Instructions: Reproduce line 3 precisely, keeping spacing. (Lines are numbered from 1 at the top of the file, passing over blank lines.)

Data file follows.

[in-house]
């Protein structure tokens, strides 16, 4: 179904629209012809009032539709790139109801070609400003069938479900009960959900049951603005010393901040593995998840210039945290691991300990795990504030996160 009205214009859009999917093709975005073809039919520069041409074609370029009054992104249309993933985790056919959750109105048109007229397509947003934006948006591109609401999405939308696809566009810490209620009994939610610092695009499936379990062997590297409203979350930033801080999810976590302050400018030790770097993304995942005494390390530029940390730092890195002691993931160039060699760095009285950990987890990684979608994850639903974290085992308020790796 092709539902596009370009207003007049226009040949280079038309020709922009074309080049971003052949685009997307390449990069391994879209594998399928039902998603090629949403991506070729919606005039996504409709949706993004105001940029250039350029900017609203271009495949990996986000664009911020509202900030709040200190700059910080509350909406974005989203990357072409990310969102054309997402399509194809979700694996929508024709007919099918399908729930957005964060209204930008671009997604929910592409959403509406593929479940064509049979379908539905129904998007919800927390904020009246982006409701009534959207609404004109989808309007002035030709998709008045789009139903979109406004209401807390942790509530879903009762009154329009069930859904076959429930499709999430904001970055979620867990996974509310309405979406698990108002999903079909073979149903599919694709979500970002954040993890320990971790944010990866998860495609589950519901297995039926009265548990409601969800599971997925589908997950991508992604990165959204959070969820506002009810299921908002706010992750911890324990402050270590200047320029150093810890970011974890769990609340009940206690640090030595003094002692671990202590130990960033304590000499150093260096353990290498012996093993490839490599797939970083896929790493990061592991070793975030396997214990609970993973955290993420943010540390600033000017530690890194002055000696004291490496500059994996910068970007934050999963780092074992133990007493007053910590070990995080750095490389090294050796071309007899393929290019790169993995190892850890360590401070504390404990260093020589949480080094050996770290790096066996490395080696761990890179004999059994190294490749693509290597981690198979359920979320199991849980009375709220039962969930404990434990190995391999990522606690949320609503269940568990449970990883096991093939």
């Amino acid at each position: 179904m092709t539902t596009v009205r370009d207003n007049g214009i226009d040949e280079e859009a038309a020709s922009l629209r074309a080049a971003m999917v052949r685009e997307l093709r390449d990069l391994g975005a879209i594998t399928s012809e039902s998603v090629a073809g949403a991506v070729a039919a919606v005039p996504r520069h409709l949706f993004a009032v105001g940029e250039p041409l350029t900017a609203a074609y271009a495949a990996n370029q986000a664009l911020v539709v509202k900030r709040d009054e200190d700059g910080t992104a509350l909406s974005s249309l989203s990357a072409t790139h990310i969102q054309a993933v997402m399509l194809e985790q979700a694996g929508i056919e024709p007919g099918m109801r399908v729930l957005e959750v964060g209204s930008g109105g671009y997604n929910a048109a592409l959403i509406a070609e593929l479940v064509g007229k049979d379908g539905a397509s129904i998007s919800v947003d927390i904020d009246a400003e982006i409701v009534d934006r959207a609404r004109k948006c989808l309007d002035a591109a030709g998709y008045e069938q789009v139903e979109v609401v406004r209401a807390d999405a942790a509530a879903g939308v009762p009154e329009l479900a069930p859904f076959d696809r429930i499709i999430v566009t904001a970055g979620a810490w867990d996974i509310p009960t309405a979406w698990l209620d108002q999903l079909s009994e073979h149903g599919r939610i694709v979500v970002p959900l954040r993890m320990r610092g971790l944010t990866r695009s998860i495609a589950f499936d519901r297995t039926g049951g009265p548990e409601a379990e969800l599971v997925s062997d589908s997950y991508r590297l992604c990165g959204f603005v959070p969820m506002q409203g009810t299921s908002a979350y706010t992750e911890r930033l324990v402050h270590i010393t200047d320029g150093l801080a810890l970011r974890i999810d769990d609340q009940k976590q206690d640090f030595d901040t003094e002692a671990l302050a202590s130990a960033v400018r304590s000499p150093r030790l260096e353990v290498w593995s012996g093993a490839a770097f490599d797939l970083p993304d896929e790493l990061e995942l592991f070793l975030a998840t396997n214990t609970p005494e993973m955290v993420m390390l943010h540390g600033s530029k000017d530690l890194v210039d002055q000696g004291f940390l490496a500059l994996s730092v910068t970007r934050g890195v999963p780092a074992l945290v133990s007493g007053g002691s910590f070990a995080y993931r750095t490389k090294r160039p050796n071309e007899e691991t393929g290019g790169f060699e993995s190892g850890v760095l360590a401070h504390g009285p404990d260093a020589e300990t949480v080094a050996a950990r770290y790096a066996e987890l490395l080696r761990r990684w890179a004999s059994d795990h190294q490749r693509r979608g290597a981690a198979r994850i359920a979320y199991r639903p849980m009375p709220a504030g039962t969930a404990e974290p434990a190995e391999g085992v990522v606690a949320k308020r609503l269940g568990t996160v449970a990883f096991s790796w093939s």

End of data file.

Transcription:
């Amino acid at each position: 179904m092709t539902t596009v009205r370009d207003n007049g214009i226009d040949e280079e859009a038309a020709s922009l629209r074309a080049a971003m999917v052949r685009e997307l093709r390449d990069l391994g975005a879209i594998t399928s012809e039902s998603v090629a073809g949403a991506v070729a039919a919606v005039p996504r520069h409709l949706f993004a009032v105001g940029e250039p041409l350029t900017a609203a074609y271009a495949a990996n370029q986000a664009l911020v539709v509202k900030r709040d009054e200190d700059g910080t992104a509350l909406s974005s249309l989203s990357a072409t790139h990310i969102q054309a993933v997402m399509l194809e985790q979700a694996g929508i056919e024709p007919g099918m109801r399908v729930l957005e959750v964060g209204s930008g109105g671009y997604n929910a048109a592409l959403i509406a070609e593929l479940v064509g007229k049979d379908g539905a397509s129904i998007s919800v947003d927390i904020d009246a400003e982006i409701v009534d934006r959207a609404r004109k948006c989808l309007d002035a591109a030709g998709y008045e069938q789009v139903e979109v609401v406004r209401a807390d999405a942790a509530a879903g939308v009762p009154e329009l479900a069930p859904f076959d696809r429930i499709i999430v566009t904001a970055g979620a810490w867990d996974i509310p009960t309405a979406w698990l209620d108002q999903l079909s009994e073979h149903g599919r939610i694709v979500v970002p959900l954040r993890m320990r610092g971790l944010t990866r695009s998860i495609a589950f499936d519901r297995t039926g049951g009265p548990e409601a379990e969800l599971v997925s062997d589908s997950y991508r590297l992604c990165g959204f603005v959070p969820m506002q409203g009810t299921s908002a979350y706010t992750e911890r930033l324990v402050h270590i010393t200047d320029g150093l801080a810890l970011r974890i999810d769990d609340q009940k976590q206690d640090f030595d901040t003094e002692a671990l302050a202590s130990a960033v400018r304590s000499p150093r030790l260096e353990v290498w593995s012996g093993a490839a770097f490599d797939l970083p993304d896929e790493l990061e995942l592991f070793l975030a998840t396997n214990t609970p005494e993973m955290v993420m390390l943010h540390g600033s530029k000017d530690l890194v210039d002055q000696g004291f940390l490496a500059l994996s730092v910068t970007r934050g890195v999963p780092a074992l945290v133990s007493g007053g002691s910590f070990a995080y993931r750095t490389k090294r160039p050796n071309e007899e691991t393929g290019g790169f060699e993995s190892g850890v760095l360590a401070h504390g009285p404990d260093a020589e300990t949480v080094a050996a950990r770290y790096a066996e987890l490395l080696r761990r990684w890179a004999s059994d795990h190294q490749r693509r979608g290597a981690a198979r994850i359920a979320y199991r639903p849980m009375p709220a504030g039962t969930a404990e974290p434990a190995e391999g085992v990522v606690a949320k308020r609503l269940g568990t996160v449970a990883f096991s790796w093939s």